Diabetes Information from Diagnostic Tests

Diabetes information? This is what is needed in order to confirm the diagnosis. There are symptoms to go on like frequent urination and others that may give a clue. For some, however, it is wise to take precaution for sometimes the symptoms do not appear until the condition is more advanced. Therefore, if one is at risk, it is wise to see the doctor to get tested.

How does one know he is at risk to develop this condition? This is one diabetes information that is good to have in order to catch it early. This way, there is a better chance to try to prevent it along with the complications that may come with it. Here are the risks:

  • Family history – Having a parent, a bother or a sister with diabetes will put one at risk.
  • Weight – One who is obese or overweight, especially with greater than 35-inch waist for a woman and 40-inch for men will put one at greater risk.
  • Lack of activity – One who gets little or no exercise has a greater risk.
  • Age – The risk of type 2 diabetes is higher for those 45 years old and over.
  • Race – Hispanic American, Black American, Asian American, American Indian, Alaska Native and Pacific Islander have a higher risk.

Now that the risks are there to help one decide whether to get tested or not, there are other diabetes information the doctor will need for proper diagnosis. The doctor may think a patient has diabetes because of the symptoms but to be sure, blood tests are used.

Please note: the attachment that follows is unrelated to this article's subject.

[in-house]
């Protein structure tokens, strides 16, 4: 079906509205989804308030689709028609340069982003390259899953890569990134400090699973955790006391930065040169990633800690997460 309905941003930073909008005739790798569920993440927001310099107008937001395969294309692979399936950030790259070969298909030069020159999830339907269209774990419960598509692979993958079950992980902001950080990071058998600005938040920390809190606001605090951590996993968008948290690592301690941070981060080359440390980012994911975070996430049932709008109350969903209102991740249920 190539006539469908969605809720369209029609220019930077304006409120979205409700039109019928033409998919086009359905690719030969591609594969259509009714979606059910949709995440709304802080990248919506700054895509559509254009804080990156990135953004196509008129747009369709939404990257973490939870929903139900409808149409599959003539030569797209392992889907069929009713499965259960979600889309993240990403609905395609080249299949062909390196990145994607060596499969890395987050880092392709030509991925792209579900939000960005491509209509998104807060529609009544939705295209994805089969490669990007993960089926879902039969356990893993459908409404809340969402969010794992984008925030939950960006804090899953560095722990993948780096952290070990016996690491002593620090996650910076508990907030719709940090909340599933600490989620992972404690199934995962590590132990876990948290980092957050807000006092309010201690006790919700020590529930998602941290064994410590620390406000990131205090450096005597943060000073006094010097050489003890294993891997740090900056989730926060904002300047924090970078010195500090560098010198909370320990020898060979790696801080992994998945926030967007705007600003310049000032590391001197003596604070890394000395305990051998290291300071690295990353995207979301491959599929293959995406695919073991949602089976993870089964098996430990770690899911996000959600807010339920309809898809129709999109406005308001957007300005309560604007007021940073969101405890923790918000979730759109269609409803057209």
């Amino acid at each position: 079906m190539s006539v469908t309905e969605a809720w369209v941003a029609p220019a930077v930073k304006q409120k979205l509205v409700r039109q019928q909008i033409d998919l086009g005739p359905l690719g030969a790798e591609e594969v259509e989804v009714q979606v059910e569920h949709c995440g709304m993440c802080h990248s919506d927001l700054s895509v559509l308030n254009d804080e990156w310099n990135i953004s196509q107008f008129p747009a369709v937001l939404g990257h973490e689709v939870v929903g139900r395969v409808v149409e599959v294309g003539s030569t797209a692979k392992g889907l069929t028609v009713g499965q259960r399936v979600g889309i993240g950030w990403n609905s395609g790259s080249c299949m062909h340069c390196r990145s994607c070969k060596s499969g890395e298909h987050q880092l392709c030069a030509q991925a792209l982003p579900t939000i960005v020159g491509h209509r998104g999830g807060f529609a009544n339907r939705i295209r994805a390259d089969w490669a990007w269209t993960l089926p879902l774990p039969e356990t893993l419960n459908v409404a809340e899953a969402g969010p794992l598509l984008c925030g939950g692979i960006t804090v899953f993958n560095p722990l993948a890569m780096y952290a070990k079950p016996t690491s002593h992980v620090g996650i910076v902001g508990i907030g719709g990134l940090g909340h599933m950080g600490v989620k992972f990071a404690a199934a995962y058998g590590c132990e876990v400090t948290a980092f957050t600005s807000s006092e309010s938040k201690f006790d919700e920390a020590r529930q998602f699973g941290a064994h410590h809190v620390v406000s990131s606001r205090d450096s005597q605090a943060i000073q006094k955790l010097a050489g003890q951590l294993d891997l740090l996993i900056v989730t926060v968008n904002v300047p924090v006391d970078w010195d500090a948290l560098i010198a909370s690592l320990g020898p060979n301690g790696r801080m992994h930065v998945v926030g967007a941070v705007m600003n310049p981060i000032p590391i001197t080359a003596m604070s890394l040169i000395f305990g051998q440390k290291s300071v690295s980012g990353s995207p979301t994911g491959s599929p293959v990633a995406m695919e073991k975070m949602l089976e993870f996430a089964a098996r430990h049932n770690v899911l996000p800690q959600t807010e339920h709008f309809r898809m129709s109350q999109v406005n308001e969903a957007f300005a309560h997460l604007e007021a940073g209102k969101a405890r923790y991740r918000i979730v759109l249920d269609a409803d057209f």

Before undergoing the test make sure one is in good health. That is, one does not have flu or cold or something else. Why? With a cold or some other illness, the reading may not provide the correct diabetes information. There may be problems in getting the accurate readings.

The doctor is the only one who can diagnose diabetes. Once at his office, the doctor will give a screening test. What is involved in the screening test? It requires a drop of blood that will tell the doctor that one might have diabetes. If this is so, the doctor will then do a diagnostic test that will provide the diabetes information needed to be sure.

The first test, called the fasting plasma glucose test, is simple. The blood glucose level fluctuates and is at its highest after eating and the lowest after overnight of fasting or at least for eight hours. The doctor takes a small amount of blood from the vein and sends it to the lab for assessment.

The diabetes information showing a blood glucose level below 100 milligrams of glucose per deciliter of blood is considered normal. If the reading is between 100 to 125 mg/dL, the diagnosis is impaired fasting glucose which is known as prediabetes.

The random blood glucose test is also simple. There is no special preparation like an overnight fast. The oral glucose tolerance test is different. It is hardly used now because the other tests are less expensive. This involves an eight hour fast. The patient will be asked to drink eight ounces of liquid that contains about 75 grams of sugar.

There you have the diabetes information needed to make a firm diagnosis. It is good to get this early because researchers have learned a lot on how to diagnose the condition early and how to manage it. These advances will help one live well and prevent complications if the doctor’s advice regarding eating, exercise, medications and glucose monitoring is followed.